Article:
4 minute read time

Putting some gas in the net zero tank

To avoid the ever-growing impacts of climate change, we need to decarbonise our economies as rapidly as possible.

Shifting to zero-carbon power systems will get us a long way there, and although the technologies needed do exist, unfortunately many of them remain prohibitively costly to deploy at scale.

Overly ambitious targets and timelines risk heaping costs on consumers, triggering a political backlash that could delay the entire process.

This delicate balance between climate commitments and cost was thrown into the spotlight by the recent news that the UK government wants new gas-fired power plants to be built. It argues that these plants are vital to avoid blackouts in an electricity system dominated by intermittent renewable energy capacity.

Environmental groups instead argue that this represents the latest roll-back of climate commitments by a government running scared of right-wing climate sceptics and anti-regulation ideologues. They say that the right mix of subsidies and incentives can create a zero-carbon power system without the need for more fossil generation.

As is often the case, both sides are right – up to a point. The current prime minister is markedly less enthusiastic about the net-zero transition, slowing or abandoning a number of climate policies introduced by his predecessors. But the awkward reality is that, without incurring socially and politically untenable costs, we will need back-up fossil generation for some years to come. The challenge is to make sure that that generation has as little climate impact as possible, for as short a time as possible.

The problem

The UK has made great strides in decarbonising its power system. Last year, renewables supplied 47.1% of the UK’s power, up from just 2% in 1991 and 15% in 2013. Zero-carbon nuclear power supplied 13%. Of the remainder, natural gas supplied 31%, coal around 1%, while 7% was imported from the continent.

However, we have a long way to go to meet the government’s goal of 95% low-carbon power by 2030, and a fully decarbonised grid by 2035. The Labour Party’s timeline is even more ambitious: it wants to deliver a “zero-carbon electricity system by 2030”.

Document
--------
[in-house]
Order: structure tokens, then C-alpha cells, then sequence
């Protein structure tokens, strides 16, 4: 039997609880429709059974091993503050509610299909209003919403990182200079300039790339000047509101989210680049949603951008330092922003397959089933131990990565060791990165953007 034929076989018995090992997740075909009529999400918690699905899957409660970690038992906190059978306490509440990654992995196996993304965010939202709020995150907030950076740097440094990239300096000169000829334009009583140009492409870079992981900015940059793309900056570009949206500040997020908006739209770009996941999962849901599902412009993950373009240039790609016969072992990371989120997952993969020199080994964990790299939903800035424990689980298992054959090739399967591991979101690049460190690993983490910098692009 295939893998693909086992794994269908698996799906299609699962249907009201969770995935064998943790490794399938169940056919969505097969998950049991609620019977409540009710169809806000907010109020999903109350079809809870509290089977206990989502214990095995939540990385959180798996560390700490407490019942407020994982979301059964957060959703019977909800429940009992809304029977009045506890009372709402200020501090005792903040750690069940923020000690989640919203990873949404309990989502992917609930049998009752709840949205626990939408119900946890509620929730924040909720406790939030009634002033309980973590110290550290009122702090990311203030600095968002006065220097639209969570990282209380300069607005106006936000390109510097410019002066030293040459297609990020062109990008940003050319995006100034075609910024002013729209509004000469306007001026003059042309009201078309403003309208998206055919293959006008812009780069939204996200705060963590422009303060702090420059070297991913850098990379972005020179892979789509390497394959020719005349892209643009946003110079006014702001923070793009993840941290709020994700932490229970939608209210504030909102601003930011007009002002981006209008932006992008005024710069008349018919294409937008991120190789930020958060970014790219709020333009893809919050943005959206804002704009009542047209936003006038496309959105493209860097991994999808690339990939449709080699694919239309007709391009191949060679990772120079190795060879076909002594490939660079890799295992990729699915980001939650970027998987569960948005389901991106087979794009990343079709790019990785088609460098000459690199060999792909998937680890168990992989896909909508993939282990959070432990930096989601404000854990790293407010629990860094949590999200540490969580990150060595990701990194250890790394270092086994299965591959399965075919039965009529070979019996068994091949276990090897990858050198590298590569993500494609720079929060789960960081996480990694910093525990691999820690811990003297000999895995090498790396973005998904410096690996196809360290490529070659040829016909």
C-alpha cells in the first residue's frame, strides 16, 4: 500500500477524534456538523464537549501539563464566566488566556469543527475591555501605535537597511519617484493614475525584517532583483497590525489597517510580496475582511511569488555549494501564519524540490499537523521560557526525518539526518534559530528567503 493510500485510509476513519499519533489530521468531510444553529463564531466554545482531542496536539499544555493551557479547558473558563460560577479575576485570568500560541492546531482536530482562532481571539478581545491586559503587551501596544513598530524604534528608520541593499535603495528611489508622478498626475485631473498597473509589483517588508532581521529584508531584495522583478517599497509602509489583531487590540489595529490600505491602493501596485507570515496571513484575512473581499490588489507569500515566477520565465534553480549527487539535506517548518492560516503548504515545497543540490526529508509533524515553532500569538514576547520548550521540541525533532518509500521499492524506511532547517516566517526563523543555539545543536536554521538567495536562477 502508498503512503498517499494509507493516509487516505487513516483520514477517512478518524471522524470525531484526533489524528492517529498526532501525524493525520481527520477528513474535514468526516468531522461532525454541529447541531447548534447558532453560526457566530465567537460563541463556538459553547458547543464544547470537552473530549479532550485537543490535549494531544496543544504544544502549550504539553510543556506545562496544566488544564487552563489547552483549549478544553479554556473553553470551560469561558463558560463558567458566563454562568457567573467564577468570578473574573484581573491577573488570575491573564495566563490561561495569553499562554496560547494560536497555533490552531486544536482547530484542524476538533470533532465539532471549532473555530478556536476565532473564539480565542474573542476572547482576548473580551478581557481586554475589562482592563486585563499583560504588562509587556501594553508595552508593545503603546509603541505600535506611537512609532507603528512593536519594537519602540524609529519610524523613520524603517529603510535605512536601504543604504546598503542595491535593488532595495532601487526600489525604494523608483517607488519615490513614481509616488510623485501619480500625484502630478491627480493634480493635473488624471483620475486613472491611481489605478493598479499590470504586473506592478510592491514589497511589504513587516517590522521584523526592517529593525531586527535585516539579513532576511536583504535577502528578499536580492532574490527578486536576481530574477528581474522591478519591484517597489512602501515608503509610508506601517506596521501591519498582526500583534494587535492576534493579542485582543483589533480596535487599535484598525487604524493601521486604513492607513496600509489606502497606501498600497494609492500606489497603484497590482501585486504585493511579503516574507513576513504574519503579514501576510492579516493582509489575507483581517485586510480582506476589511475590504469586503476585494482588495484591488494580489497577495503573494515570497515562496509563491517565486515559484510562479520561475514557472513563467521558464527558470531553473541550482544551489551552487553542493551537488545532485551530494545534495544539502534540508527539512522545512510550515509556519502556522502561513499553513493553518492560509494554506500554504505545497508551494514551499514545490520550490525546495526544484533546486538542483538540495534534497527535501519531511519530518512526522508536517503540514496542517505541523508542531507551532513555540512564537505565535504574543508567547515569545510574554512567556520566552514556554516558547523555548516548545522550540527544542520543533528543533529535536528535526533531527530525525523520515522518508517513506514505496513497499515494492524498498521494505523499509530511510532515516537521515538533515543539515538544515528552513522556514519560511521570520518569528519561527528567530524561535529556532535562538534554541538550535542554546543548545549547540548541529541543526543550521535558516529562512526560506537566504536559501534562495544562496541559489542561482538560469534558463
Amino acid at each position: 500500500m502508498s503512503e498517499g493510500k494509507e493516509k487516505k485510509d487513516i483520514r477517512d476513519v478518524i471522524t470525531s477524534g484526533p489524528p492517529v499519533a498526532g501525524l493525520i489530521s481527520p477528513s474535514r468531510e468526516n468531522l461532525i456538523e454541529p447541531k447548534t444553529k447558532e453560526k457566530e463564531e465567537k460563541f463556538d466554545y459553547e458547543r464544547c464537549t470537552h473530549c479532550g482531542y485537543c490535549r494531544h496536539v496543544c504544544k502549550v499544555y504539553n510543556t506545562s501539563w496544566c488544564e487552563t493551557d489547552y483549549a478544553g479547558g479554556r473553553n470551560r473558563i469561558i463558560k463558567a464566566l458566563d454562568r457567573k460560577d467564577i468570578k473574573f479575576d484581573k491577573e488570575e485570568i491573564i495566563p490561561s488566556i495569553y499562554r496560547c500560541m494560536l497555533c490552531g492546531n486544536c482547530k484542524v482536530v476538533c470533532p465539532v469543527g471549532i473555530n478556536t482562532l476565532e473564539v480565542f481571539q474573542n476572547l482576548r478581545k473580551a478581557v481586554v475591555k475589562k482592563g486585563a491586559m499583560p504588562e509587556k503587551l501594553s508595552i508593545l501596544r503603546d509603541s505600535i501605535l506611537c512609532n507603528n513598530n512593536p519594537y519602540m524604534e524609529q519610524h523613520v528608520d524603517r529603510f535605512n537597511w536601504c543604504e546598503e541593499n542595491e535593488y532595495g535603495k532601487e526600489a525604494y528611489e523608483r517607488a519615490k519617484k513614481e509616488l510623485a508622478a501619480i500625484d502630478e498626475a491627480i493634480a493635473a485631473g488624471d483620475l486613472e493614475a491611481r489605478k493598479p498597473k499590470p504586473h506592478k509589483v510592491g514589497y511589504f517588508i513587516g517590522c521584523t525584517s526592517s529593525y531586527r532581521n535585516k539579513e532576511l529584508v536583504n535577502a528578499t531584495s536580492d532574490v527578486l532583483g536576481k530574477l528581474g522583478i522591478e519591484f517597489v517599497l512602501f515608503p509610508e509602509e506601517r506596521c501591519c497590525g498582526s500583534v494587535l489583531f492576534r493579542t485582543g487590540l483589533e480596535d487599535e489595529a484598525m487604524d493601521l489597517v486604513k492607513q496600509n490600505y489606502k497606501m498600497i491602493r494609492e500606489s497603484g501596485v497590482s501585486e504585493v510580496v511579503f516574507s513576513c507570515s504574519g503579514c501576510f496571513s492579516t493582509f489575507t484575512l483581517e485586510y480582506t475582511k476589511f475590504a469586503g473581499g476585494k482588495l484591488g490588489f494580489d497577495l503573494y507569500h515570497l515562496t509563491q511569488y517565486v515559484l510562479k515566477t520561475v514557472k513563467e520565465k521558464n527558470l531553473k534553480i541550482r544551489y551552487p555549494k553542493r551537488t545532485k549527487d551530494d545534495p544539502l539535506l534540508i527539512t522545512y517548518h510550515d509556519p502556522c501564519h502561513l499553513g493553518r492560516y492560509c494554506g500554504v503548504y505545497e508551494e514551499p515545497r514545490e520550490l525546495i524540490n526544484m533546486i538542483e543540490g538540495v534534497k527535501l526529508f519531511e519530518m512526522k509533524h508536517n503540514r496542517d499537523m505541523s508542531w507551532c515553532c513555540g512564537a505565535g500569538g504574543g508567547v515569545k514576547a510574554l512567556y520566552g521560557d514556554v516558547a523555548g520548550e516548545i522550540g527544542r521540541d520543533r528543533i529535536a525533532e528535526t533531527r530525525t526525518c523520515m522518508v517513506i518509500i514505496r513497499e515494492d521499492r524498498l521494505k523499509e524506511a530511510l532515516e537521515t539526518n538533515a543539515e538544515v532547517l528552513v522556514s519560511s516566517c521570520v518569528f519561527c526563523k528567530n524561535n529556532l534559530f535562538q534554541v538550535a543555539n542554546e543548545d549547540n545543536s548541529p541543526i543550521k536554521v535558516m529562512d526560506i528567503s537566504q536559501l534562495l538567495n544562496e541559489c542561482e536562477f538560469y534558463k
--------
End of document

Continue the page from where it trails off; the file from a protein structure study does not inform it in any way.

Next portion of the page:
There is considerable devil in the detail of these pledges. But fundamental to both is a massive increase in wind and solar generation. The challenge here is that wind and solar are intermittent – and the nightmare for electricity system operators is what Germans call Dunkelflaute. This describes windless, overcast and cold periods when renewable energy generation plummets – and the lights risk going out.

Solutions on the horizon

There are a number of solutions to the problem. One is to increase the size of the system, to provide the capacity to transport large volumes of clean power from where the wind is blowing or the sun shining. Considerable investment in transmission capacity is underway – across Europe, 23 GW of interconnector capacity is expected to be added in coming years to the existing 93 GW.

However, this investment is trailing behind the 64 GW the grid operators’ association says is needed by 2030. And, even if transmission capacity met demand, despatching power across large distances results in losses that substantially increase the cost of that power.

The cheapest megawatt hour of power is the one that isn’t needed. Reducing peak demand for power – through better insulation, more efficient equipment, or by shifting demand from periods of high demand to periods of excess supply – can dramatically reduce overall system costs.

Here, the UK has made less progress than it should have done, with repeated failures to properly incentivise domestic insulation and half-hearted efforts to encourage demand-side management technologies and practices. In addition, overall power demand will inevitably increase as we electrify transport, heating and grow power use in the production of hydrogen and the expansion of data centres.